Julia Bryan-Wilson on Sharon Hayes

By Bryan-Wilson, Julia | Artforum International, May 2006 | Go to article overview
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Julia Bryan-Wilson on Sharon Hayes


Bryan-Wilson, Julia, Artforum International


"MOM, DAD, I'M OK." This is the opening line of Patty Hearst's first taped message, recorded soon after she was kidnapped by the Symbionese Liberation Army in 1974. Hearst made four such audiotapes in a few short months, her tone shifting from one of shaky reassurance to that of strident declaration as the rechristened, gun-toting Tania. New York- and Los Angeles-based artist Sharon Hayes repeats these words verbatim in her four-part video Symbionese Liberation Army (SLA) Screeds #13, 16, 20, and 29, 2002, in which she attempts to recite from memory (with her face framed tightly against a white background) the entirety of Hearst's four messages to her parents. Hayes's recall is not flawless, however. And just off-camera, a chorus of sorts assists the artist whenever she falters. If so much as a syllable goes awry, we hear these prompters referring to the exact transcripts and correcting her, but they are less punitive than pedagogic, occasionally laughing at Hayes's numerous errors. Hayes even looks to them for help and confirmation, diverting her otherwise direct stare at the camera. ("I'm sorry, could you give me the line?" she asks.) Produced as unlimited editions, the SLA Screeds are displayed in tall stacks for viewers to take, watch, and pass on--a gift that neatly contrasts with the "charity" demanded from the Hearsts as ransom for their daughter.

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In the SLA Screeds, forgetting is the point. Many of Hayes's single-channel videos, video installations, and performances, which the UCLA interdisciplinary studio-MFA graduate has been making for about a decade, are compelled by the creation--and erosion--of collective memory. What more ideal mode of address than what she calls "respeaking," the artist's term for her recitation of historical texts, to confront the theme of memory? Reenactment reverberates in much contemporary art; artists such as Jeremy Deller, Omer Fast, and Marina Abramovic have utilized restaging for diverse purposes, from the therapeutic, as in a community project, to the nostalgic, as a form of homage. Hayes's work, seen in solo shows at the Andrew Kreps Gallery in New York and Vancouver's Video In, is somewhat distinct from this trend; she is driven more by an investigation into the stutters of history, its uncanny recurrences and unexpected recyclings. While her selection of historical documents is dictated by their potential resonance or dissonance with our current political moment, there is always the possibility that they may fail to resound at all. In this regard, her work intersects with the linguistic theories of J. L. Austin and their adoption by queer theorist Judith Butler, both of whom investigate the conditions of successful communication as performative--that is to say, iterative and contingent. In the 2003 video installation 10 Minutes of Collective Activity, a small group listens to an archival audiotape of Connecticut senator Abraham Ribicoff's speech at the 1968 Democratic National Convention. Ribicoff's fervent indictment of Chicago mayor Richard J. Daley's "gestapo tactics" during the convention has powerful echoes in our current moment, but is received unevenly by the contemporary listeners. Some appear riveted and nod in affirmation; others gaze off distractedly. As Ribicoff is increasingly heckled by the 1968 crowd, the 2003 audience members begin to shift, silently and uncomfortably, in their seats. Watching their reactions--magnified by the installation's large-scale projection--creates a sense of physical and temporal disorientation.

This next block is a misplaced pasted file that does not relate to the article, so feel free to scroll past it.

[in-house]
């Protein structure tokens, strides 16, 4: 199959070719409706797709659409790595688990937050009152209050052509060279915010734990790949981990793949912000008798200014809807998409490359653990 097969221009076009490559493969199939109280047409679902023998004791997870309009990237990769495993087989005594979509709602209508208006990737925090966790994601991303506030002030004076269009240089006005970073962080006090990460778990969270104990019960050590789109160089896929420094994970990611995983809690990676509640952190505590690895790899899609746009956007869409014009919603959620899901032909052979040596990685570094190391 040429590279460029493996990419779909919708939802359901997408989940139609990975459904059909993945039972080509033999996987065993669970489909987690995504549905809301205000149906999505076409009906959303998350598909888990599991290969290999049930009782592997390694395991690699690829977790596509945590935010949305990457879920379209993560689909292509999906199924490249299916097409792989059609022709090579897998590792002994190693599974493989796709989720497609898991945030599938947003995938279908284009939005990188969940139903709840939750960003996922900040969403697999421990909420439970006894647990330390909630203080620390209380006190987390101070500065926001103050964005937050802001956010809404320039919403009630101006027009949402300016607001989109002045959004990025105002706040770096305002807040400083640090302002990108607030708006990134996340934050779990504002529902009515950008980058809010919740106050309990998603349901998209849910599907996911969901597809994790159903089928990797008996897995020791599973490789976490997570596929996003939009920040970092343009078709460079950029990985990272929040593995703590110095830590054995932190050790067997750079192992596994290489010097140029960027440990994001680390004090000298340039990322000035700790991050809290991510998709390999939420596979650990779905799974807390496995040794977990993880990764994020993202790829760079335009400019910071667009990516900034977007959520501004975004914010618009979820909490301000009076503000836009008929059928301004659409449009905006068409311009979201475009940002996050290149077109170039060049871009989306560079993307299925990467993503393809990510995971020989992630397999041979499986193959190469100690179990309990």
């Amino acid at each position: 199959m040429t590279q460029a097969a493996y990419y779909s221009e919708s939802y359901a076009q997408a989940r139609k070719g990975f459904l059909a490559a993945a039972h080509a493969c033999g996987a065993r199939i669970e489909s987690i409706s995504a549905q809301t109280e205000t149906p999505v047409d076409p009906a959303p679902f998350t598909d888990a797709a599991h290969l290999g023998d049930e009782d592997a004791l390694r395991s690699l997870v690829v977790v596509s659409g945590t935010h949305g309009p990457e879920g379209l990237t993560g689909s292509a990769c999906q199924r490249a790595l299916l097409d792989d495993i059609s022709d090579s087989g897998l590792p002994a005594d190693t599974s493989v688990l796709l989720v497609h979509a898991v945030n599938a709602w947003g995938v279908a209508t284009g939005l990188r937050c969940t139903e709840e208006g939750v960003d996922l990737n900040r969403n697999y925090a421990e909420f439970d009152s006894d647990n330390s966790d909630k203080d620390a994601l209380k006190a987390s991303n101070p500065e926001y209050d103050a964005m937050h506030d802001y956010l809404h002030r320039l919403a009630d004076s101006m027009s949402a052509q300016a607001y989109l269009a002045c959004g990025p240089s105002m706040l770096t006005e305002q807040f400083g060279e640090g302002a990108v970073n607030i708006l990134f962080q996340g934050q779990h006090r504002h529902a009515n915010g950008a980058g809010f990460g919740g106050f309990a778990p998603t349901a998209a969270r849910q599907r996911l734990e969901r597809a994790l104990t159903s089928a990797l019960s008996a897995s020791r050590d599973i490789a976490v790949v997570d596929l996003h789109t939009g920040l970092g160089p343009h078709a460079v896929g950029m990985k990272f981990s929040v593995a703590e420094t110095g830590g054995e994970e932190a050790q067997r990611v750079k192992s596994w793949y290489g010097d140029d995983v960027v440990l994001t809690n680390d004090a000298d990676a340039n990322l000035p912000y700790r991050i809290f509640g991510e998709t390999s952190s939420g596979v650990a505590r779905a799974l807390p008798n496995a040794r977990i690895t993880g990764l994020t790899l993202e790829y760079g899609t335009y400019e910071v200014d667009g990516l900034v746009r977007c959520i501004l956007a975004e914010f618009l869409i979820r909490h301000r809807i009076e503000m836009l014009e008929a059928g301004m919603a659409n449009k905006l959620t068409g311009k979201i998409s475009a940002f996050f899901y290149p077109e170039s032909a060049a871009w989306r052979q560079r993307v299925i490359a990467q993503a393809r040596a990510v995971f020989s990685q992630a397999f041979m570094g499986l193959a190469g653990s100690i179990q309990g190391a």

A 1999-2000 Whitney Independent Study Program alum, Hayes bears the imprint of the program's commitment to institutional critique; in particular, she interrogates how "audiences" become "publics." In a performance for the group show "Republican Like Me" at Brooklyn's Parlour Projects in summer 2004, Hayes respoke each of Ronald Reagan's thirty-six addresses to the nation.

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